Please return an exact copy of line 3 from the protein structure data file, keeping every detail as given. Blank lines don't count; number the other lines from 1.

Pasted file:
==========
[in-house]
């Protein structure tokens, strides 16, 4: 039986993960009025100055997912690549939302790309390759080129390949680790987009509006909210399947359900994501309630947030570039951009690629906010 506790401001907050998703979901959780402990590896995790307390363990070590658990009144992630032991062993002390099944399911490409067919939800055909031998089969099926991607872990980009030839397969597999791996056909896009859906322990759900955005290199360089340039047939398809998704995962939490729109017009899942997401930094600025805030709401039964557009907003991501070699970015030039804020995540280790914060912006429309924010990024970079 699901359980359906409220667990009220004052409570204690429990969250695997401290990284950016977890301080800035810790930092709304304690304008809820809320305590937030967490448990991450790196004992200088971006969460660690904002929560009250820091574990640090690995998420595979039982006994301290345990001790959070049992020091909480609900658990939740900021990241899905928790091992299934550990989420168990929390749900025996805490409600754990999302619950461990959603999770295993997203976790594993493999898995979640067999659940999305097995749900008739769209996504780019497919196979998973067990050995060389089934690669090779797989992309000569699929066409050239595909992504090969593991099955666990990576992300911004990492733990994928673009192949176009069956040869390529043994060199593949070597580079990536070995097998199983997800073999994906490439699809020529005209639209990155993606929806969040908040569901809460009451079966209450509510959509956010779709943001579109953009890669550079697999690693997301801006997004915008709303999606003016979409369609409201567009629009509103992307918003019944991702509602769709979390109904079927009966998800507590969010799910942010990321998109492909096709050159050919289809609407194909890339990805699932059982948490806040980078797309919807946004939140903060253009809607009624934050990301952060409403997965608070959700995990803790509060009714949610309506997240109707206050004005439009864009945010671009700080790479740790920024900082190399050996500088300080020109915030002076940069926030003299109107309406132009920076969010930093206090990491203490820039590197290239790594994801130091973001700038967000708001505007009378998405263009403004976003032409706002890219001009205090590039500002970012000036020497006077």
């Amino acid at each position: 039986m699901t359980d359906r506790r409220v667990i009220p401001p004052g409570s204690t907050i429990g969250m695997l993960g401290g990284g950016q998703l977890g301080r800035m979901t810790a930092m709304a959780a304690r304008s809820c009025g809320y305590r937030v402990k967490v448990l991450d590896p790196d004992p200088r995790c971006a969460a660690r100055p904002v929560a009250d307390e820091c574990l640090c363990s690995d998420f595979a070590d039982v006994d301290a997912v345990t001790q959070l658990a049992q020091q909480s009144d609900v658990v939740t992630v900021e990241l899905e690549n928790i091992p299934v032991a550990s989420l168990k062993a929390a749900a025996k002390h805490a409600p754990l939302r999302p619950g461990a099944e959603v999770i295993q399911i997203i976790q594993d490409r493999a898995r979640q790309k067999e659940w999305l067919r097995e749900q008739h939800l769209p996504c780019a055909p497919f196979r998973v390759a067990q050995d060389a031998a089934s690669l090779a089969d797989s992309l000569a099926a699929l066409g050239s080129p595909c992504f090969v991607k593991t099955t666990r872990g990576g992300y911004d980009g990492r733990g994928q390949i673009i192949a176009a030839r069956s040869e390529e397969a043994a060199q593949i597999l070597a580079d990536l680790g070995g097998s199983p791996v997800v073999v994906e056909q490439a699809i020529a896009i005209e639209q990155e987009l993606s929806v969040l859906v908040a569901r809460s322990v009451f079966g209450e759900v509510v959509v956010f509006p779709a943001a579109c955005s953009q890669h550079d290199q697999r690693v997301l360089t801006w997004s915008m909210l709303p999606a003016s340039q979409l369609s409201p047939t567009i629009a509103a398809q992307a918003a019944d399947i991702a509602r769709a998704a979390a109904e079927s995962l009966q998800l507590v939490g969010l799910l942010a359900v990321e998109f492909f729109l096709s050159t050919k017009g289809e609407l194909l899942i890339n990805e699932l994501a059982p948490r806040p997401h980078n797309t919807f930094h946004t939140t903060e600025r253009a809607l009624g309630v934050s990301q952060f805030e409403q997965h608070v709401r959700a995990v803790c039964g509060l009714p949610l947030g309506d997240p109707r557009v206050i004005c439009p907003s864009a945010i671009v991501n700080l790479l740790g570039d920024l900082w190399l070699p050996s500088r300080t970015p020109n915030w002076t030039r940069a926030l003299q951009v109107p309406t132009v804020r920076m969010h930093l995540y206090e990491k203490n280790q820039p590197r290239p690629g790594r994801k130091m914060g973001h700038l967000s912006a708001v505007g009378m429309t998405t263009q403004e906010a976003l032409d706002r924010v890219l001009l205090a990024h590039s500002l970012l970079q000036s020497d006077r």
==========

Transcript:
């Amino acid at each position: 039986m699901t359980d359906r506790r409220v667990i009220p401001p004052g409570s204690t907050i429990g969250m695997l993960g401290g990284g950016q998703l977890g301080r800035m979901t810790a930092m709304a959780a304690r304008s809820c009025g809320y305590r937030v402990k967490v448990l991450d590896p790196d004992p200088r995790c971006a969460a660690r100055p904002v929560a009250d307390e820091c574990l640090c363990s690995d998420f595979a070590d039982v006994d301290a997912v345990t001790q959070l658990a049992q020091q909480s009144d609900v658990v939740t992630v900021e990241l899905e690549n928790i091992p299934v032991a550990s989420l168990k062993a929390a749900a025996k002390h805490a409600p754990l939302r999302p619950g461990a099944e959603v999770i295993q399911i997203i976790q594993d490409r493999a898995r979640q790309k067999e659940w999305l067919r097995e749900q008739h939800l769209p996504c780019a055909p497919f196979r998973v390759a067990q050995d060389a031998a089934s690669l090779a089969d797989s992309l000569a099926a699929l066409g050239s080129p595909c992504f090969v991607k593991t099955t666990r872990g990576g992300y911004d980009g990492r733990g994928q390949i673009i192949a176009a030839r069956s040869e390529e397969a043994a060199q593949i597999l070597a580079d990536l680790g070995g097998s199983p791996v997800v073999v994906e056909q490439a699809i020529a896009i005209e639209q990155e987009l993606s929806v969040l859906v908040a569901r809460s322990v009451f079966g209450e759900v509510v959509v956010f509006p779709a943001a579109c955005s953009q890669h550079d290199q697999r690693v997301l360089t801006w997004s915008m909210l709303p999606a003016s340039q979409l369609s409201p047939t567009i629009a509103a398809q992307a918003a019944d399947i991702a509602r769709a998704a979390a109904e079927s995962l009966q998800l507590v939490g969010l799910l942010a359900v990321e998109f492909f729109l096709s050159t050919k017009g289809e609407l194909l899942i890339n990805e699932l994501a059982p948490r806040p997401h980078n797309t919807f930094h946004t939140t903060e600025r253009a809607l009624g309630v934050s990301q952060f805030e409403q997965h608070v709401r959700a995990v803790c039964g509060l009714p949610l947030g309506d997240p109707r557009v206050i004005c439009p907003s864009a945010i671009v991501n700080l790479l740790g570039d920024l900082w190399l070699p050996s500088r300080t970015p020109n915030w002076t030039r940069a926030l003299q951009v109107p309406t132009v804020r920076m969010h930093l995540y206090e990491k203490n280790q820039p590197r290239p690629g790594r994801k130091m914060g973001h700038l967000s912006a708001v505007g009378m429309t998405t263009q403004e906010a976003l032409d706002r924010v890219l001009l205090a990024h590039s500002l970012l970079q000036s020497d006077r």